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He Said, She Said! Inviting Community Involvement

As we study topics in history, we are often dependent on the information available in texts and through other basic resources, primary or secondary.  But, for modern events, we have a wealth of resources at our fingertips. 

Inviting the community into your classroom can bring history to life, and can be the motivating factor some of your students need to get them to buy into the lessons you teach every day.  Guest speakers can be the tool you need to open the doors to controversial topics, and can be the resource to open minds to difference and acceptance.

It's all about what He Said and She Said!
Involving the community can be a challenging task.  Finding the perfect speakers can be a hit or miss experience.  I have experience both incredible, heartwarming class sessions, and I have been embarrassed beyond belief, but it the end it was all worth it!

Where can you find guest speakers?  Try the following avenues:
  • Contact local universities for professors or researchers who study specific topics.
  • Make a call to the local churches or synagogues to request listings of local survivors from persecutions (Holocaust survivors) or refuges.
  • Call cultural centers or organizations for varying perspectives on world events. 
  • Make calls to the local VFW (Veterans of Foreign Wars) for a listing of soldiers from Vietnam and more recent American war efforts.
  • Your local military recruiters are always willing to come talk about their military branch or other military topics.
  • Invite your local Junior Achievement organization or bank professionals to guest teach economics lessons.
  • Request assistance from your state Geographic Association (some are tied to universities) for great map resources and those who can share the facts behind them.
  • Connect with your local or state museums for leaders in local historic events, especially from recent events such as the Civil Rights Movement.
  • Invite park rangers or environmentalists to report of Geographic features or concerns.
  • Get in touch with senior centers or nursing homes to request speakers.  Even "everyday" people can tell incredible stories, especially the generation born during WWI or the Great Depression!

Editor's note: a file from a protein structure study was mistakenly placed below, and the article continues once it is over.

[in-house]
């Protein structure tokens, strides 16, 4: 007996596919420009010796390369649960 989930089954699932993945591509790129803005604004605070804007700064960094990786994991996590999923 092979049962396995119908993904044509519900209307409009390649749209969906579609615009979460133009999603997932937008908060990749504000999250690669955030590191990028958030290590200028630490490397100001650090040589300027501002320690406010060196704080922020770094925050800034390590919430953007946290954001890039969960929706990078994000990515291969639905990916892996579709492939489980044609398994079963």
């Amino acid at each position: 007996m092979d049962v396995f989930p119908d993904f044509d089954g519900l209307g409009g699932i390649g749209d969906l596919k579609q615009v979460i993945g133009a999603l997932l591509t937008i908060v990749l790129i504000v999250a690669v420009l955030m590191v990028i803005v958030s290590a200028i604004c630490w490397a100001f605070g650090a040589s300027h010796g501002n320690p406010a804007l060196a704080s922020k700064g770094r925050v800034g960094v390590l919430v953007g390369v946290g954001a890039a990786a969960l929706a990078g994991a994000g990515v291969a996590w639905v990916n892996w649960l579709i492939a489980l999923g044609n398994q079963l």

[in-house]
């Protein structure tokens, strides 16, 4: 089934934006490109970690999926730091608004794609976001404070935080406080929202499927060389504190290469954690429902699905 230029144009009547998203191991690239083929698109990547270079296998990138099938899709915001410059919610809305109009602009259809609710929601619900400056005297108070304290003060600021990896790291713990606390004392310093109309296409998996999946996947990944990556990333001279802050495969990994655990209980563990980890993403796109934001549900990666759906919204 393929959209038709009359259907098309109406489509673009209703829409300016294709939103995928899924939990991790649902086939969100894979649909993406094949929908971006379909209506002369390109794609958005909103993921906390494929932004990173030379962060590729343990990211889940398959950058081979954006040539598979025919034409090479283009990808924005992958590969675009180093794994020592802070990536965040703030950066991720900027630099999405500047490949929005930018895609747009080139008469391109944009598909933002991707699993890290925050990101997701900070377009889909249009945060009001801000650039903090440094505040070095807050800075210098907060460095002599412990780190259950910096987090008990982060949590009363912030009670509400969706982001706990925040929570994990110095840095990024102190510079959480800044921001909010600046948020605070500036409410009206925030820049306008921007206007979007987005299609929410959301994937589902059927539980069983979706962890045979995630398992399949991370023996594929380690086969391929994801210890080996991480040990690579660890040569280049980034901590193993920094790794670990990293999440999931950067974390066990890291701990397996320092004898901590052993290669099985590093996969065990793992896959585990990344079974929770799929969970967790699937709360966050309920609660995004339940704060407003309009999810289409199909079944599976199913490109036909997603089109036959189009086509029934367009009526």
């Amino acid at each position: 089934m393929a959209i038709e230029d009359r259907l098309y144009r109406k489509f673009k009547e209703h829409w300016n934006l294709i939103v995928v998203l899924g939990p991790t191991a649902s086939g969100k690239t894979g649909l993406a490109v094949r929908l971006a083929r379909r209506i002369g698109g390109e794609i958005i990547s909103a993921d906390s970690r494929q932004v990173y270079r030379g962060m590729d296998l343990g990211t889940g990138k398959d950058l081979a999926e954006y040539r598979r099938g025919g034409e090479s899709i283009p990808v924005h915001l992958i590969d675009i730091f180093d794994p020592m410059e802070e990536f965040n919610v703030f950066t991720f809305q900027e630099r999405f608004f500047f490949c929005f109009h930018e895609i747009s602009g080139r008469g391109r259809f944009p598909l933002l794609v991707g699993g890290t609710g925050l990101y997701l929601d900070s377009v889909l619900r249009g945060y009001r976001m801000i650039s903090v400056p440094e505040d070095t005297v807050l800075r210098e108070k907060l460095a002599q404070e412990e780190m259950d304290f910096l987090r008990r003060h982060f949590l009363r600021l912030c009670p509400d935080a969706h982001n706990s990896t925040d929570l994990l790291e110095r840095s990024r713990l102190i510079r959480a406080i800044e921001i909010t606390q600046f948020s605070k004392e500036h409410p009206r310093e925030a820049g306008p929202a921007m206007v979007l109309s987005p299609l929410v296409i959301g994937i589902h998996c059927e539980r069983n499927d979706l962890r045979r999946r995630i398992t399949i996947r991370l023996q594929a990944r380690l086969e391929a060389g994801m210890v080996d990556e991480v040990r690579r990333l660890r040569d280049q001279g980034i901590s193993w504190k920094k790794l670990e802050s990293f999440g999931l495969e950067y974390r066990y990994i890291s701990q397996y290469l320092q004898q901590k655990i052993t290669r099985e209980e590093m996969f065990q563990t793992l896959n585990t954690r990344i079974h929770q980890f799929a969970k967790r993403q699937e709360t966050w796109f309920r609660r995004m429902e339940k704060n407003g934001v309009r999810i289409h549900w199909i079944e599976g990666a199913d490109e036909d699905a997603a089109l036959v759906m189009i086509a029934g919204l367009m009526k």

And finally, ask your school community.  Invite in parents, grandparents, aunts, uncles, former students, faculty family, and anyone else who has a perspective that could help your students to better see and understand history! 

Need some more specific ideas?  Here are some of my most memorable examples:
  • Missy Jenkins Smith spoke to our students on bullying. She was a survivor of the 1997 school shooting in Paducah, Kentucky.
  • A Holocaust Survivor shared her experiences with my students, not only telling her story, but also showing her evidence (the tattoo of her prison number) of the torture endured by the Nazis.
  • One of my former professors from our local university's International Studies Department spoke to my students about his time as a CIA agent living in the Soviet Union during the Cold War.
  • The visit by a gentleman who was held in a Japanese interment camp and later joined to serve in the military for the U.S. who shared about the suitcase his mom packed as they were moved from their home into the camp.
  • A very senior gentlemen who came from the local VFW to share his stories from WWII, and his wife shared about her experiences on the homefront.
  • One of my family members came to share his Vietnam experiences, leaving me in tears and overwhelmed with appreciation.
And my favorite:
One of my former students returned after graduating from college.  She had a debilitating and progressive disease that took her life not long after that last visit.  But her message to my students was most valuable:  Never give up, no matter what your challenges are!

The guest speakers that came into my classes not only enhanced my lessons; they taught my students about history (and life) in a way that no other resource could.

Happy Teaching!